NCAA Scholarships Class Action

DEFENDANT NAME: National Collegiate Athletic Association, the Pac-12, the Big Ten, the Big 12, the SEC, the ACC
STOCK SYMBOL:
CASE NUMBER: 4:14-md-02541
CASE NAME:
COURT: U.S. District Court for the Northern District of California
STATUS: Settled
CLASS PERIOD:
LEAD PLAINTIFF DEADLINE:
DATE FILED: 07/11/14
COURT LOCATION:

CASE UPDATE

The U.S. Court of Appeals for the Ninth Circuit has set the following briefing schedule for the appeal:    

Appellant’s (Objector’s) opening brief due on May 21, 2018. The Objector's Opening brief can be seen here

Appellees’ (Plaintiff Student-athletes’) answering brief due on June 20, 2018. In an effort to speed up the process, Class Counsel filed the Student-athletes’ answering brief early on June 7, 2018.  That answering brief can be seen here.

On June 7, 2018, Class Counsel also filed separate motions with the U.S Court of Appeals for the Ninth Circuit to (1) Dismiss the Objector’s Appeal or, in the alternative, to Summarily Affirm the Settlement, and (2) impose Sanctions on the Objector and his Attorney.  Those motions, as well as a Declaration in support can be seen here.

On June 15, 2018, District Court Judge, Claudia Wilken, issued an Order imposing a $5,000 appeal bond on the Objector.  Pursuant to that Order, the Objector had until June 25, 2018 to submit proof to the Court of his satisfaction of the bond requirement or proof of his withdrawal of the appeal.  Judge Wilken’s Order on the bond can be seen here.

On June 17, 2018, the Objector filed an opposition to Class Counsel’s motions to (1) Dismiss the Objector’s Appeal or, in the alternative, to Summarily Affirm the Settlement, and (2) impose Sanctions on the Objector and his Attorney.  That Opposition can be seen here.

On June 22, 2018, Class Counsel filed reply briefs in support of their motions to (1) Dismiss the Objector’s Appeal or, in the alternative, to Summarily Affirm the Settlement, and (2) impose Sanctions on the Objector and his Attorney.  Those reply briefs can be seen here and here.

On June 25, 2018, the Objector filed a Notice that he has posted the appeal bond with the U.S. District Court.  That Notice can be seen here.

Objector’s optional reply brief in support of his appeal (if any) is due on June 29, 2018.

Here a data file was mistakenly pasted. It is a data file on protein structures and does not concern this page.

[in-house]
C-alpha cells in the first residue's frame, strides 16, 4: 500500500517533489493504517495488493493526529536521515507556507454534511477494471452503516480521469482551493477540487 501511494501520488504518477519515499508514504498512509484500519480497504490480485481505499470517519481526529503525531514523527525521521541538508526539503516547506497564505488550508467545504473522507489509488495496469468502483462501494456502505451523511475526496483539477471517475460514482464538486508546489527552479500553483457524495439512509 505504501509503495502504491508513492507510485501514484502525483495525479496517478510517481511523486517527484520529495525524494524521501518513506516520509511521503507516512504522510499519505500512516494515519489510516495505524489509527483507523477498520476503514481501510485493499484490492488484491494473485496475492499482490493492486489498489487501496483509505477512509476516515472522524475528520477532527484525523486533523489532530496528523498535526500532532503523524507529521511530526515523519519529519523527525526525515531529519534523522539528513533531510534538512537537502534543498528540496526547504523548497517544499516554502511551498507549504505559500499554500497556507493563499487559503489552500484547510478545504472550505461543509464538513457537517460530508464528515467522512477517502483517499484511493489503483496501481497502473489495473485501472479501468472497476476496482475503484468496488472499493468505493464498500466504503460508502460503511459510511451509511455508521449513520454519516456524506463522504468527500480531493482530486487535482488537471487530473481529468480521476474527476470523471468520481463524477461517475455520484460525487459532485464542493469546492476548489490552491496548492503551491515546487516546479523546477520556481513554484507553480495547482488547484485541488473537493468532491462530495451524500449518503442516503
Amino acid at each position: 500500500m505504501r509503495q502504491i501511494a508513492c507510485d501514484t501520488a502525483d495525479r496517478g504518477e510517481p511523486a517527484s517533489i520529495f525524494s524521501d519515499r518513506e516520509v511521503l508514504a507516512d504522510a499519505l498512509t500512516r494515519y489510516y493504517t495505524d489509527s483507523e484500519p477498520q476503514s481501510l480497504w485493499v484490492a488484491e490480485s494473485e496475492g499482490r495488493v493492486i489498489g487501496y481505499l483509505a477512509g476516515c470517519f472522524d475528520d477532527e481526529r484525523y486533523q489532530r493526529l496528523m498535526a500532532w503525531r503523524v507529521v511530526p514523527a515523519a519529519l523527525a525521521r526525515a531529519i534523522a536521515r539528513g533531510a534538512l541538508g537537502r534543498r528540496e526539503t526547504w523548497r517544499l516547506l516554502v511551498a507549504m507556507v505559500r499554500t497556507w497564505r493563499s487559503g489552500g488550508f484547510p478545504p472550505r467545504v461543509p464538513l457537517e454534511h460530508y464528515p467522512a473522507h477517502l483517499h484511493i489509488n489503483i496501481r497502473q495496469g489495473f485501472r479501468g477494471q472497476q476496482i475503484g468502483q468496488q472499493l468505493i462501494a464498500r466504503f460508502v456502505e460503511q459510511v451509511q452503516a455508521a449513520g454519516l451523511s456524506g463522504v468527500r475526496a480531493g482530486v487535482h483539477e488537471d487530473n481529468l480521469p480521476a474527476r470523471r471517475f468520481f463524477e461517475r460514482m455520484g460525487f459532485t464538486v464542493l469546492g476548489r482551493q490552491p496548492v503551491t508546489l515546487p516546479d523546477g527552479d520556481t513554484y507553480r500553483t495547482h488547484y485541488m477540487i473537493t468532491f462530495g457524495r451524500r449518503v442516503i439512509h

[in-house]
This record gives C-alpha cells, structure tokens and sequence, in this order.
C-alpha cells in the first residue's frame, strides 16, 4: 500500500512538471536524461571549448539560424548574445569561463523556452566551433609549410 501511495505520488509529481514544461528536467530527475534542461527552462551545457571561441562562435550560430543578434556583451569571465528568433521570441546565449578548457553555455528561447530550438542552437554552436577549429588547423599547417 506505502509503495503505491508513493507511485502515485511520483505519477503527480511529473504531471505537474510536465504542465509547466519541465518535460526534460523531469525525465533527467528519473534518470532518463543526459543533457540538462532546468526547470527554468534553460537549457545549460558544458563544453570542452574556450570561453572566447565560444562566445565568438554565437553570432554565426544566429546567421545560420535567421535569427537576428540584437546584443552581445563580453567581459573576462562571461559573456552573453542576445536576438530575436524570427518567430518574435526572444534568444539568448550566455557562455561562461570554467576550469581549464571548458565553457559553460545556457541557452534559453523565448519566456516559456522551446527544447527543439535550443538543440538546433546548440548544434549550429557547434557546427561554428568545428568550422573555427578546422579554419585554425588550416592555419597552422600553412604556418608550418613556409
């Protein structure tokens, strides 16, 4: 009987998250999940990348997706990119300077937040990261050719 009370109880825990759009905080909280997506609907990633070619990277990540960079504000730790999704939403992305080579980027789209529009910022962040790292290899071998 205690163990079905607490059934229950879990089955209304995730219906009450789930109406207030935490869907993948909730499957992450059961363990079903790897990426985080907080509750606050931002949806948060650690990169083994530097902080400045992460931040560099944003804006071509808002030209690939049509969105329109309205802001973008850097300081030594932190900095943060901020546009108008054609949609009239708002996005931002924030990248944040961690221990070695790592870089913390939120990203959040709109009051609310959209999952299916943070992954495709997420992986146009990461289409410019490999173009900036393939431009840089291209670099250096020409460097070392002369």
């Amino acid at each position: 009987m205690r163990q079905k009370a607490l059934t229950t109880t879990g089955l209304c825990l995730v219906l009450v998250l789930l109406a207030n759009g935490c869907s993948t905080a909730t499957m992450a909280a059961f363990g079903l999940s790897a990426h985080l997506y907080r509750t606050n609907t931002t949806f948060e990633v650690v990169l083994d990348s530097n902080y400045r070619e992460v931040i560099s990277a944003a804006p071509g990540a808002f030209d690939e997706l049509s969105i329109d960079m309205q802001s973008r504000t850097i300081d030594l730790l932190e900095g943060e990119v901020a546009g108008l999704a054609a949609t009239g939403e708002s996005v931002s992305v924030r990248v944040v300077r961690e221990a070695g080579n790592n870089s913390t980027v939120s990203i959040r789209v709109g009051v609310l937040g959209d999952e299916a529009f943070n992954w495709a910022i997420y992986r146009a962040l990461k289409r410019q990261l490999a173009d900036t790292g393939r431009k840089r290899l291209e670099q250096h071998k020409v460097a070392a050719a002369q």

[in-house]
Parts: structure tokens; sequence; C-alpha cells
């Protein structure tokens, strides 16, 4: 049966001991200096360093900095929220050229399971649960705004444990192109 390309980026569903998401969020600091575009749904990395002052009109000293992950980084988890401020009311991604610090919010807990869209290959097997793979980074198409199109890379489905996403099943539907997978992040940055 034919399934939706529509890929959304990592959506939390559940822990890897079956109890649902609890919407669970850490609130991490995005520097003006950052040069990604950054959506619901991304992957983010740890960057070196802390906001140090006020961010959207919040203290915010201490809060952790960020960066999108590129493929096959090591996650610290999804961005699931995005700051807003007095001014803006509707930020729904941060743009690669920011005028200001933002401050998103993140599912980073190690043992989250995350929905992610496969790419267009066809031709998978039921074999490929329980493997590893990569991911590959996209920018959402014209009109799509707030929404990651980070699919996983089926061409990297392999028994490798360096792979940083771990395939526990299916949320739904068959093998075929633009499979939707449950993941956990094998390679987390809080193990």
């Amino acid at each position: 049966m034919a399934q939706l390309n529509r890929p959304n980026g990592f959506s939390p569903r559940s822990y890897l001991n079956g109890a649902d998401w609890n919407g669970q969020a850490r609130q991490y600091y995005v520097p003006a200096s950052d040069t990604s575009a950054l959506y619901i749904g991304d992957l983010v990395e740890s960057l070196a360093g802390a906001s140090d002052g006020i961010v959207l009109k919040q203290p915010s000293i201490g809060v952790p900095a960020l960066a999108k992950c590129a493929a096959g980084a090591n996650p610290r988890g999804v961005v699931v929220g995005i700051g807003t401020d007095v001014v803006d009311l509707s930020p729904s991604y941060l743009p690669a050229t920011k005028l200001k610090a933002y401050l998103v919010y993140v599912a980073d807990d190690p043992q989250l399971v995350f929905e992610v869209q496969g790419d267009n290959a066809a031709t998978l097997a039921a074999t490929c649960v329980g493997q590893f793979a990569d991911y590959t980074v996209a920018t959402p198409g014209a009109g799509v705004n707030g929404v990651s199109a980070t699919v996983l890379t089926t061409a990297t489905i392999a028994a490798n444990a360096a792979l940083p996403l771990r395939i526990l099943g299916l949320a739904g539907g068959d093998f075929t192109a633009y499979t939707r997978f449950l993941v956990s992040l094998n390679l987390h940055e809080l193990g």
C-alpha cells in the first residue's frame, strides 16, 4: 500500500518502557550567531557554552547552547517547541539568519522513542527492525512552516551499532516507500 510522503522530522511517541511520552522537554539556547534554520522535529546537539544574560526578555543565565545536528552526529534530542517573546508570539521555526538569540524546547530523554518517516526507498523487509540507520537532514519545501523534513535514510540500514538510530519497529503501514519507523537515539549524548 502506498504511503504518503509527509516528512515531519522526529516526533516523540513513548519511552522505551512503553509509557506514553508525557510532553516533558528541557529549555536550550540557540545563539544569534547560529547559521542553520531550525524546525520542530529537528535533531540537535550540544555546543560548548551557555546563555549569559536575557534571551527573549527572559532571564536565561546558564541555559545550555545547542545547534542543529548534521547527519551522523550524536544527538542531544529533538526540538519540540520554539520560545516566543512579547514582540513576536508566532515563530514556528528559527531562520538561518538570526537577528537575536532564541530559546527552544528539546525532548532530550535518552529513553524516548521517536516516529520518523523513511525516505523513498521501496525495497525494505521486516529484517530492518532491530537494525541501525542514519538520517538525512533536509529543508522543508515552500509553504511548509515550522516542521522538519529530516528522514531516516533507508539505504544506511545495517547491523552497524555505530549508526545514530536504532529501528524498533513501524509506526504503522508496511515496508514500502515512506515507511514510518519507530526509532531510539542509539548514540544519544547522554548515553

Now that the Objector and his attorney have posted the appeal bond with the U.S. District Court, we must await a ruling from the U.S. Court of Appeals for the Ninth Circuit on the appeal or on the motions to (1) Dismiss the Objector’s Appeal or, in the alternative, to Summarily Affirm the Settlement, and (2) impose Sanctions on the Objector and his Attorney.  The U.S. Court of Appeals for the Ninth Circuit rules on over 12,000 appeals each year and currently has a large backlog of pending appeals.  We appreciate your patience as we await a ruling from the Court and we will keep you informed as soon as we know of any ruling.

We have contact information for nearly 80% of class members eligible for payment. To confirm your information, follow these instructions.

Hagens Berman represented former college football players in an antitrust class-action lawsuit against the National Collegiate Athletic Association (NCAA) and the NCAA’s most powerful conference members the Pac-12, Big Ten, Big-12, SEC and ACC, claiming that these entities have agreed in violation of national antitrust laws to unlawfully cap the value of athletic scholarships.

Current or former NCAA athletes seeking more information about the case can contact Hagens Berman at 206-623-7292 or Pearson Simon at 415-433-9000. They can also email info@grantinaidsettlement.com.

The class-action case represents former NCAA Division I Football Bowl Subdivision (FBS) scholarship players who have played from February 2010 to the present within those conferences.

The suit alleges that the NCAA and these five Power Conferences have systematically colluded to disrupt the free market and deprive FBS football players of the full economic benefits of their labor. According to the complaint, NCAA rules artificially depress the value of athletic scholarships – known as Grants-in-Aid or GIAs – to typically several thousand dollars less per year, per player, than the actual cost to attend an NCAA school.

Named plaintiff – Nick Kindler – played on the West Virginia football team from 2009 to 2013. He played in dozens of games there, including as a starter in numerous games during his senior season, having overcome injuries including a torn labrum in his left shoulder during his freshman year, requiring surgery and ongoing rehabilitation. Kindler is now recovering from a second shoulder surgery due to an injury in his final season. While at West Virginia, plaintiff was named to the Big 12 Commissioner’s Honor Roll, the Academic All-Big 12 Football First Team, the Garrett Ford Academic Honor Roll and the Dean’s List.

Plaintiff Kindler received yearly grant-in-aid scholarships from WVU that were intended to cover all tuition and registration fees, required course-related fees, room, meals and required textbooks, but was significantly lower than the roughly $40,000 annual cost of attendance. The complaint alleges that the aggregate amount of the shortfall experienced by Plaintiff Kindler, made up through the use of loans and personal funds, is estimated to be at least $15,000.